Tuesday, August 13, 2019
In the mid-80's, some young friends started a band. A metal band. By 1993, the singer had committed suicide, the bassist had stabbed the guitarist to death and a whole bunch of churches had been lit on fire.
The real, true story of the early days of Mayhem is absolutely fascinating and one that I've been wanting to see onscreen for ages. Unfortunately, LORDS OF CHAOS (while it is entertaining) is a bizarre and needlessly fictionalized version of the story. I'm kind of torn on the whole thing: on one hand...I'm disappointing in how light-weight the story was. On the other hand...the acting is pretty damn good. I especially liked Rory Culkin as Euronymous.
Completely fictionalized girlfriend; inaccuracies non-stop; awesome metal shirts, posters, flyers and album covers; very little blood; shoehorned topless scene that was pointless; steady pace; DEAD ALIVE and EVIL DEAD on TV; above average acting and most surprisingly: no badass scenes that absolutely rocked! You would think with a movie that is literally about metal that there would be multiple scenes of badass rocking, but nope. The little metal there was was not presented in a bad ass way at all. I was very disappointed. Hell, the hot-rod van/"Master of Puppets" scene in OLD SCHOOL rocked my eyeballs harder than anything in this movie did.
LORDS OF CHAOS is an entertaining movie, but I think the story of Dead, Euronymous and Count Grishnackh would have been better told in a Larry Clark KIDS-style and with waaaay more rocking. If you need me, I'll be in my room listening to "Live in Leipzig".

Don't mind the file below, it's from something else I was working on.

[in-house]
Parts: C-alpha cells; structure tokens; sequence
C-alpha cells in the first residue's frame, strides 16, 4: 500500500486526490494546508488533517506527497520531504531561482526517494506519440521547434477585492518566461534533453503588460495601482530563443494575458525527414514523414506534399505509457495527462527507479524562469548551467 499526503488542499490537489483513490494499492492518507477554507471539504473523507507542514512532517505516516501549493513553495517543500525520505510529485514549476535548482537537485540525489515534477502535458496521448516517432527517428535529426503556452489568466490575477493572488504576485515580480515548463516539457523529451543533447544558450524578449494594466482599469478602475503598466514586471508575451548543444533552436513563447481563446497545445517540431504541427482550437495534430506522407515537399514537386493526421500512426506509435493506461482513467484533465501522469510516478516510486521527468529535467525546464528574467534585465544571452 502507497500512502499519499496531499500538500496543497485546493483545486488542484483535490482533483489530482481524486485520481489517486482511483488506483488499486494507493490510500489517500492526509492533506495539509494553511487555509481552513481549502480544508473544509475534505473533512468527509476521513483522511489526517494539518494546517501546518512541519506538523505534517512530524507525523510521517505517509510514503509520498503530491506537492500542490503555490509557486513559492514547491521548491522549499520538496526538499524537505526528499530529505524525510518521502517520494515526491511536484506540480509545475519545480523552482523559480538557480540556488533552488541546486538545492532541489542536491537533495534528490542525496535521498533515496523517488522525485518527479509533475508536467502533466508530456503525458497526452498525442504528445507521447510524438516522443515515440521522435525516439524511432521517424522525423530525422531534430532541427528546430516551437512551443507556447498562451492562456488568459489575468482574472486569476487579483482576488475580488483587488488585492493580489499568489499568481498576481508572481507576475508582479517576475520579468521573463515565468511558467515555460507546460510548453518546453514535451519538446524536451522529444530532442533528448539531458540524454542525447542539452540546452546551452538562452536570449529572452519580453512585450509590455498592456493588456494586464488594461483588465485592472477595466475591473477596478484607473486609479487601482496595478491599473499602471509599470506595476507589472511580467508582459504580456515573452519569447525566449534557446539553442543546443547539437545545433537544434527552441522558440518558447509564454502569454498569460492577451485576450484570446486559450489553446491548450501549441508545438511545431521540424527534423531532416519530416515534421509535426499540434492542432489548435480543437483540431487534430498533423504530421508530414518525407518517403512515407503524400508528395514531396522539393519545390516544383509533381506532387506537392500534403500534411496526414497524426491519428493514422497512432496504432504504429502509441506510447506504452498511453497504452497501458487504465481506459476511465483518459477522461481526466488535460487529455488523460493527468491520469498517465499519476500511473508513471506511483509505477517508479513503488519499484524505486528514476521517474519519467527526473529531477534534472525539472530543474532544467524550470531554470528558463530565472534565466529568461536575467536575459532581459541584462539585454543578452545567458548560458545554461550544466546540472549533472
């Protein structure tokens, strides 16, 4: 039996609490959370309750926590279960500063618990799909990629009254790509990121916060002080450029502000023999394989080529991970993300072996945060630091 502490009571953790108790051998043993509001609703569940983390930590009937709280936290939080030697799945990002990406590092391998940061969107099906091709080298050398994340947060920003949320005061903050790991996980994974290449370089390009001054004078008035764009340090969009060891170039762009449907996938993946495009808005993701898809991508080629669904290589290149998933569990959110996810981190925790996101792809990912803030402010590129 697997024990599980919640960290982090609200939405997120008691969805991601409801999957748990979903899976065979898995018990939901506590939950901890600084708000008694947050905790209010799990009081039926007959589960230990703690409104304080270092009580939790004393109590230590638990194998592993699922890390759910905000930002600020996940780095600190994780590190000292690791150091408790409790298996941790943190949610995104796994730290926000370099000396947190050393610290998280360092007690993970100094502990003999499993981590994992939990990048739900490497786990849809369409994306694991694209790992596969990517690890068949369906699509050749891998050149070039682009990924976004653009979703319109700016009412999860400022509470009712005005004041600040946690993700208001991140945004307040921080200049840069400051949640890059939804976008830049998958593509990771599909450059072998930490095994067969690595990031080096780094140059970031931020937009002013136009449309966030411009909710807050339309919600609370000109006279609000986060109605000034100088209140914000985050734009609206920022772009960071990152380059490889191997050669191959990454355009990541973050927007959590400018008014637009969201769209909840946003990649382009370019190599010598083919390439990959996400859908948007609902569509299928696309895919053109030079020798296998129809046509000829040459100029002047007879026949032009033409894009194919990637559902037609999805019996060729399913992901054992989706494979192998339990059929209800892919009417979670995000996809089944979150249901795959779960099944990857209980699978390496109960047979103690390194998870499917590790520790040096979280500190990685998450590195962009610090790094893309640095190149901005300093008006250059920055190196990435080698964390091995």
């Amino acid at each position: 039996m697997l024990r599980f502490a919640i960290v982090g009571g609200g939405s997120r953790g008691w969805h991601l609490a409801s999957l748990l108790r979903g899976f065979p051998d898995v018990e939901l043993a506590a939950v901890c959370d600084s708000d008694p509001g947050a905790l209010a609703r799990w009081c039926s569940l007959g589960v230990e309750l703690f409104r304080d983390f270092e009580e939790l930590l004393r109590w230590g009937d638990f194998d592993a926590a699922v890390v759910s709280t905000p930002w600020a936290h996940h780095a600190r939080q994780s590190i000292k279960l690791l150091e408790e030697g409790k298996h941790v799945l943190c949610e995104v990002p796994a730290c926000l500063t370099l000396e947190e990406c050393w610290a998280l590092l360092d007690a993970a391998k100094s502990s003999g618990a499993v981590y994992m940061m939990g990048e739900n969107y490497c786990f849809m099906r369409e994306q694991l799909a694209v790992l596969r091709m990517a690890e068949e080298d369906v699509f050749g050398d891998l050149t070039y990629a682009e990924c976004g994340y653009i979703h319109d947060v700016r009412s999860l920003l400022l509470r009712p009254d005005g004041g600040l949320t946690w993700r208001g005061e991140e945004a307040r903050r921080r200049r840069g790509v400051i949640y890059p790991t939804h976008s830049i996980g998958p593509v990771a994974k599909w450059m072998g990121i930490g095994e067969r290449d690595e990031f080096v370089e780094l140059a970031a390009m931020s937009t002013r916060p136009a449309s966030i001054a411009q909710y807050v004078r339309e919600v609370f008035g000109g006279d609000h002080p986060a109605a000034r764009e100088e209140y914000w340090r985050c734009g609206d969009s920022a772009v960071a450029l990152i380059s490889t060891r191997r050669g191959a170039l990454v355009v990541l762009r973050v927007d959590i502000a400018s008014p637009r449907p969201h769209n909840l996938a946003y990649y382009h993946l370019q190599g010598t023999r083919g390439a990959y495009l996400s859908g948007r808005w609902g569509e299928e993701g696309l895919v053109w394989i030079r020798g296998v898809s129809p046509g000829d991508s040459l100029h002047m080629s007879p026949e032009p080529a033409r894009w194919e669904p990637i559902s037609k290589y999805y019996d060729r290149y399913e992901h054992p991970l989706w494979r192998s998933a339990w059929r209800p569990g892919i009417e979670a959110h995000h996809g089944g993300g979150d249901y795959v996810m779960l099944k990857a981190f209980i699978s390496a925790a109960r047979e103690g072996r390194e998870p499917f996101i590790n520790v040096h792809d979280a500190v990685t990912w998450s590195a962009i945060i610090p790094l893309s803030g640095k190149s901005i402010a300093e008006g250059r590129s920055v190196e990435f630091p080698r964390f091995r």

Monday, August 5, 2019
Wyoming, sometime after the American Civil War. A cattle baron, Rufus Ryker (Emile Meyer), isn't happy with the smaller farms and ranches popping up on "his" land. When the film opens, Shane (Alan Ladd), a gunfighter with a mysterious past (it's almost like he's an ex-gunfighter), is riding his horse past the homestead of one of the new farmers, Van Heflin and wife Jean Arthur. They talk a little and as Fate would have it, right as he's about to leave...the cattle baron and his men show up and start talking mad shit. Shane don't take too kindly to them flapping their lips, talkin' shit, so he sticks around as Helfin's peaceful farmhand. The "peaceful" part last about a week, cause when they ride into town to get some supplies, some of Ryker's men start talkin' shit yet again! Shane fisticuffs all up in their grills. After that, Ryker hires a gunslinger (Jack Palance) to take care of things.
I've seen SHANE a few times over the years and each time I enjoy it. Strong cast, beautiful camerawork, steady pace...but is it really worthy of all of the extreme praise that it gets? I, personally, don't think so. Then again, I find kids in movies to usually be annoying as fuck and the kid in this movie is no exception. Oh my God, I was hoping a horse would fall on him or something. The whole movie: "Shaaaaannnneeeee!" over and over. Vomit. The scenes without the kid are much better though. I especially enjoyed Elisha Cook Jr. and Jack Palance.
Not the greatest western ever, but definitely an above average one that deserves to be seen. Especially by fans of classic westerns. If you need me, I'll be in my room watching RIO BRAVO.